How Safe is your home? Carbon Monoxide Awareness with Corgi Home plan

Apparently 1 in 6 homes have an unsafe gas appliance…how scary is that? I read it recently on Corgi’s “How safe is your home” site and probably would have been a little sceptical about such a statement, if it hadn’t been for my personal experience last year of finding out that our new gas hob hadn’t been connected properly and left our home as a death trap!

I remember for several weeks after I thought I could smell gas, Nath couldn’t and thought I was being paranoid. After a visit from my family my mum also commented on it, and later other family members too. Eventually Mr Smith called the northern gas peeps and someone came out and low and behold, our hob was pronounced “unsafe” and gas cut off!

OH MY GOODNESS – what a lucky escape. It was later revealed that the previous work man who had fitted it, hadn’t even used correct piping, let alone other legit things…we really did have a lucky escape! I have since been paranoid for the safety of my home, and also with the news updates of Bobby and Christi Shepherd who died from carbon monoxide poisoning in 2006, whilst on holiday, I do often think and wonder how safe are our homes really? Whilst I am aware that Carbon Monoxide doesn’t have an order like that of a gas leak, and therefore we could quite possibly be suffering in other ways too, this did cause me to wake up and put precautions in place to protect our family! Its no secret I have lost one of my children, but a tragedy as that in Corfu pains my soul for their mother, especially when these things can be avoided. So with a this statistic of 1 in 6 homes, when was the last time you had your things checked? Perhaps imagining smelling gas, or headaches and things shouldn’t be fobbed off with reasoning, but investigated for gas leaks or Carbon Monoxide in the air!

We recently were offered and received with open arms a Carbon monoxide monitor which sits behind a picture near the gas fire we have in the lounge. No one knows it is there, but it puts my mind at rest to know that it is one more precaution in place to make our home safe and protect our children and selves from potential threats. It never crossed my mind to get one but now we have its great to know its there, you might never need it, but like smoke alarms it makes you feel that little bit safer in your own home!
WP_20151109_15_39_54_Pro WP_20151109_15_40_30_ProWe check our smoke alarms regularly (I hope), and so why not ensure our gas appliances are in a healthy state too, and fit a Carbon Monoxide monitor just to be sure..as you can see its only small, lasts 7 years and could be a life saver! Read and familiarise yourself with the dangers below so that you and your family can be safe both at home and on holiday.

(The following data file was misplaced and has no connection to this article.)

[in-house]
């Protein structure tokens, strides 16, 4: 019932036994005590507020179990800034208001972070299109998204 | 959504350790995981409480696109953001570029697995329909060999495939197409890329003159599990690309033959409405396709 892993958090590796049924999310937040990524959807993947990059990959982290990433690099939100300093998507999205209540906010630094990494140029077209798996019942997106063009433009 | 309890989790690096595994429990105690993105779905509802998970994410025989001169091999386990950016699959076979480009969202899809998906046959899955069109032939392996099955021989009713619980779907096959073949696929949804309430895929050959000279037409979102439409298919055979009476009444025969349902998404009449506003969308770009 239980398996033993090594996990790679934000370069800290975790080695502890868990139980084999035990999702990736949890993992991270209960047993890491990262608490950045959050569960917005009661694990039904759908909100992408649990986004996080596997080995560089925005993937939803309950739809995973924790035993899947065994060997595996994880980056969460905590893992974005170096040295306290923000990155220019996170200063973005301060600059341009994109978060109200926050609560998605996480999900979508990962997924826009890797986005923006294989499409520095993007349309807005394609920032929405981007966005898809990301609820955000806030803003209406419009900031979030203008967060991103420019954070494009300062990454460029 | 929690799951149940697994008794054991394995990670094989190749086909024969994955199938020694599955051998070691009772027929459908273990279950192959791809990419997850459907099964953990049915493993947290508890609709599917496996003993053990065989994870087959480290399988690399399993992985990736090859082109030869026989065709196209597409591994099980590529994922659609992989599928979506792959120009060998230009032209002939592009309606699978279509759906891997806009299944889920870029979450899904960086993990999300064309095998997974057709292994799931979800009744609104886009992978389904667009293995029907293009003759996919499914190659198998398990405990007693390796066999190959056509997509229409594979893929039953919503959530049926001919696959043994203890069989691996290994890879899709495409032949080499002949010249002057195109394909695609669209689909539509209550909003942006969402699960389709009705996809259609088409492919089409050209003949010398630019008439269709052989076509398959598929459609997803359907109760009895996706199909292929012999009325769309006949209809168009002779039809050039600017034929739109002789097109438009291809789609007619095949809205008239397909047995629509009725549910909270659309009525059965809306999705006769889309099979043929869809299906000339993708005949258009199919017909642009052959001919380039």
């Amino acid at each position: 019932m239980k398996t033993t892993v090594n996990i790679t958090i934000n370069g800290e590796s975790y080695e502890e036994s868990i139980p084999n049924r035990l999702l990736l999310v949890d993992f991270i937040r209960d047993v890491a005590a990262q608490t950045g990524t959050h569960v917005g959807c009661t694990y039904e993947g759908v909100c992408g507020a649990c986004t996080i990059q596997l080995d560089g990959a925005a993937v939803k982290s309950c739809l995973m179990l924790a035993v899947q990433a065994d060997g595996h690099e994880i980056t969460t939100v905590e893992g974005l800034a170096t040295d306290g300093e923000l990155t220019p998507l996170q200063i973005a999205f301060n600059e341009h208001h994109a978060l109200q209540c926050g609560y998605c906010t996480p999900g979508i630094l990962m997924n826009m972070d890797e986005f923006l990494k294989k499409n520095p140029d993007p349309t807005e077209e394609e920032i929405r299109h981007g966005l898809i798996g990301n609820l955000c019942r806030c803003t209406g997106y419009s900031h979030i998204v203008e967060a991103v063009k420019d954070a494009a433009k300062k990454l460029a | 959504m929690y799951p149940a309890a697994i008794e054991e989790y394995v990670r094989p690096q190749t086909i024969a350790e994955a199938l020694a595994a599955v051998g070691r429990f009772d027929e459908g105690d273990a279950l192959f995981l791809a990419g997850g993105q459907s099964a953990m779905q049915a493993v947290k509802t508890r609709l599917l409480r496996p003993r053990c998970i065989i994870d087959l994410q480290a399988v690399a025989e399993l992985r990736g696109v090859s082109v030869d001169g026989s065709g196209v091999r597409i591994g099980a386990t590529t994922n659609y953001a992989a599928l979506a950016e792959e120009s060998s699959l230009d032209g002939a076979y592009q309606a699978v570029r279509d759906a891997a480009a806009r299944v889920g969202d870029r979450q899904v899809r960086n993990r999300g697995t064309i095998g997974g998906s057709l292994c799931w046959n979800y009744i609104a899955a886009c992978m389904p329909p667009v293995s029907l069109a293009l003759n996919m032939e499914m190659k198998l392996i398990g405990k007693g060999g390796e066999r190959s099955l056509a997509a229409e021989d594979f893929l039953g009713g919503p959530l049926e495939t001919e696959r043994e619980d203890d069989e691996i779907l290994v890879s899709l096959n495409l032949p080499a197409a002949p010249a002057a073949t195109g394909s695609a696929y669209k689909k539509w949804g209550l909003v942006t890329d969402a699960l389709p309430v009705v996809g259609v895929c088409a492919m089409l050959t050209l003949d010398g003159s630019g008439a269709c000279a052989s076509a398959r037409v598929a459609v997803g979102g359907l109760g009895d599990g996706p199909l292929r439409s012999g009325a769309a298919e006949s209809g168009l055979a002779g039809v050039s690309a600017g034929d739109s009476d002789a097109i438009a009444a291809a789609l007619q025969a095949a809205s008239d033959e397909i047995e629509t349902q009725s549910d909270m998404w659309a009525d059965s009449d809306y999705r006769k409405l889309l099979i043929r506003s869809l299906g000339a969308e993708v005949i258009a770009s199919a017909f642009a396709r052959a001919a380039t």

Know the dangers: (Taken from the corgi site)

Carbon monoxide is a colourless, odourless and tasteless gas and, as such, it is very difficult to detect and can easily be inhaled without you realising. Being exposed to high concentration levels can be fatal or cause several other long-term health problems such as brain damage. According to NHS statistics, every year in the UK, over 200 people go to hospital with suspected carbon monoxide poisoning, and around 40 people die.

The most common cause of a carbon monoxide leak is from incorrectly installed or poorly maintained household appliances – such as cookers, heaters and central heating boilers. A blocked flue or chimney can also cause carbon monoxide levels to rise to lethal concentrations in an enclosed space.

There are several warning signs in your home that could mean you have a carbon monoxide issue. Here are a few things to look out for:

  • The flame on your cooker should be crisp and blue. Yellow or orange flames mean you need to get your cooker checked
  • Dark staining around or on appliances
  • Sooty marks on the walls around boilers, stoves or the cover of gas fires
  • Pilot lights that frequently go out
  • Increased condensation inside windows

We were sent a free carbon monoxide alarm for the purpose of this post and I am very grateful to be supporting a good cause for awareness!

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2 Comments

  1. David
    November 14, 2015 / 6:54 am

    You keep using CO2 to refer to carbon monoxide. CO2 is carbon dioxide.

    • November 14, 2015 / 7:15 am

      Hahahaha oh my what a ridiculous mistake! Thank you so very much for pointing that out, I shall edit it … Whoops tired mummy!

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